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Norfolk children more at risk of "exploitation" due to lockdown

Picture credits: NSPCC

Norfolk’s vulnerable families are facing a litany of problems in lockdown, leaving many children “failed and forgotten” and parents struggling to cope, it can be revealed.

A lack of support triggered by coronavirus has left some parents of disabled children without an unbroken night’s sleep in months.

Meanwhile, families are being “humiliated” by failings and delays of a national scheme to feed children who normally get free school meals vouchers.

And vulnerable children are being referred to social services in Norfolk half as often as before the coronavirus lockdown came into force, it has been revealed.

A 50pc drop in referrals to the county council’s children’s services department has been recorded, as a review of the department’s work during the pandemic was launched.

Officials also revealed just over 40pc of children who were eligible to be in school under the government’s lockdown rules were currently attending classes.

The news follows a report by the Local Democracy Reporting Service (LDRS) into a generation of youngsters being “failed and forgotten” amid the consequences of the coronavirus outbreak.

And county councillors agreed to launch a review into work done by the council to support the most vulnerable children and young people throughout the crisis.

At a meeting of the council’s scrutiny committee, members heard from officials.

Sara Tough, executive director, told members issues were linked to children not being in school, nor having any contact with health or support professionals.

“We rely heavily on our universal services for the normal safeguarding arrangements to identify children,” she said.

And she warned: “We’re planning to manage a potential surge in demand over the next three months.”

Phil Watson, director of children’s social care, said: “We simply don’t know accurately what that surge will look like.”

He told councillors referrals over fears for vulnerable children had dropped by a half.

“We’re not unique in this,” he said. “Demand has rounded down by around 50pc of normal levels.

“Children who are at risk of being exploited, either sexually or into criminal activity in gangs – the current climate is only going to amplify risk and we’re seeing fewer referrals for these.”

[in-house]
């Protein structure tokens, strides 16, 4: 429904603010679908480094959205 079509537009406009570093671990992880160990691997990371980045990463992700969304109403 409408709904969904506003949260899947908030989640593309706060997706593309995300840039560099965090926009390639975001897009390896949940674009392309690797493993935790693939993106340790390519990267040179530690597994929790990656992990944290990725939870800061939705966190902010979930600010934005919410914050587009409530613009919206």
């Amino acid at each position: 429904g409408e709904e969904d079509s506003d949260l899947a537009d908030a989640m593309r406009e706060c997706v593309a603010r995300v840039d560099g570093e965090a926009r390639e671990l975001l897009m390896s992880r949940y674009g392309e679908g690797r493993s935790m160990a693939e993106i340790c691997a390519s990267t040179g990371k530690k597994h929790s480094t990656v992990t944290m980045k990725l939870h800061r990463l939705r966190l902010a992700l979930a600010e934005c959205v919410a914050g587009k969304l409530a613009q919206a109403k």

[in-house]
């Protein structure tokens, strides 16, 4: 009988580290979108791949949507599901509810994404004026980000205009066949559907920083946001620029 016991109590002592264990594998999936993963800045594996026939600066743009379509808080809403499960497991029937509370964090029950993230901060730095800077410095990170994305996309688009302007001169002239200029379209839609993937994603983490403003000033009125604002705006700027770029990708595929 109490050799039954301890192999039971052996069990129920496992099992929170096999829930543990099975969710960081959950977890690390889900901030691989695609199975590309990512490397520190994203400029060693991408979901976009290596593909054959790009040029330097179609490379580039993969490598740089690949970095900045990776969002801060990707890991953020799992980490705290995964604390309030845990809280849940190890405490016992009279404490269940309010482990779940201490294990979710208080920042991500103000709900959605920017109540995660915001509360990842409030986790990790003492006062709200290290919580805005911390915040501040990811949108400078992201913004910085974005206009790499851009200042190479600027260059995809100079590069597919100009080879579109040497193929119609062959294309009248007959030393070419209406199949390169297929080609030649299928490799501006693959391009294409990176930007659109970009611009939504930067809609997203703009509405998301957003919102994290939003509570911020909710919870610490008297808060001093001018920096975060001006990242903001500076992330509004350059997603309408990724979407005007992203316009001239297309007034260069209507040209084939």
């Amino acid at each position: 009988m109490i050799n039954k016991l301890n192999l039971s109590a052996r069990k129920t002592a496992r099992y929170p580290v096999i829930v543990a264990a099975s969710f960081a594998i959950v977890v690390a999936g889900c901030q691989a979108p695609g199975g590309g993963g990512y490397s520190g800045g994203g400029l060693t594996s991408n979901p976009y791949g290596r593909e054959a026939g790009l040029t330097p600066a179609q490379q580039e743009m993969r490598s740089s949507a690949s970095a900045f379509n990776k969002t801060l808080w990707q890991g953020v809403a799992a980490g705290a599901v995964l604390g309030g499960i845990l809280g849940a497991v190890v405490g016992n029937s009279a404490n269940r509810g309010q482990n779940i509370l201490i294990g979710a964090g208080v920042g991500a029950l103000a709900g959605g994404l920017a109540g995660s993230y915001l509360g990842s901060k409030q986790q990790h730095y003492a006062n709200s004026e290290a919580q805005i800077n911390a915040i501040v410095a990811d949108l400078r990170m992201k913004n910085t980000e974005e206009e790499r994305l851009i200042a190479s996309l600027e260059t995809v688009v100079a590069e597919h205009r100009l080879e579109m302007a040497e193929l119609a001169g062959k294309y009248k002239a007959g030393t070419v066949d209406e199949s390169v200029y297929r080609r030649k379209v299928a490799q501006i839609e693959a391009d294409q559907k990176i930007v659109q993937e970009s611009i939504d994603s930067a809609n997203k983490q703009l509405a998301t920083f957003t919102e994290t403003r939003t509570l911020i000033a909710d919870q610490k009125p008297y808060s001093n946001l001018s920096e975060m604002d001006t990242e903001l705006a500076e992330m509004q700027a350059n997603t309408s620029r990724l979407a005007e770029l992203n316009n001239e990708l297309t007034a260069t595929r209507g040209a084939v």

Mr Watson added that face-to-face support from social workers had continued for approximately two-thirds of youngsters on child protection plans, while risk assessments had been carried out for other children, with face-to-face visits on a case-by-case basis.

The committee also heard from Chris Snudden, learning and inclusion director, who said the council had taken on a coordination role for schools, which she said did a “magnificent job setting up safe environments” but that education was still “in the eye of the storm”.

Just over two fifths – 43pc – of eligible children are currently attending school in the county. Last week, 42pc of reception children, 37pc of year one, and 50pc of year six were in school, while 38pc of year 10 and 31pc of year 12 were in attendance.

A total 11,500 children of critical workers have been in school, with just under 1,300 children with a social worker and just under 1,400 with an education, health and care plan attending classes.

Scrutiny chairman Steve Morphew said: “I am very concerned about how well resourced learners in deprived areas are. They get one shot.”

Emma Corlett, Labour county councillor for Town Close, said there was a lack of respite care for children with special educational needs or disabilities and said: “There are parents who have not had an unbroken night’s sleep for months now.”

Ms Tough said all of Norfolk special schools, bar one, remained open to offer support to families, while risk assessments to resume respite breaks were being done.

And Mr Morphew highlighted issues with the delays over the free school meals voucher programme, and said: “Some of it was quite humiliating for them. I don’t want to hear anything like that happening again.”

The council said issues with the service had been fed back to the Department for Education (DfE), but that the scheme was a “massive ask” for one company to rollout nationwide within a few days.

Councillors voted to set up a children’s services scrutiny sub-committee, to assess the impact of lockdown on the department’s work and how children and families had been affected.

By Local Democracy Reporter Service reporter, Jessica Frank-Keyes

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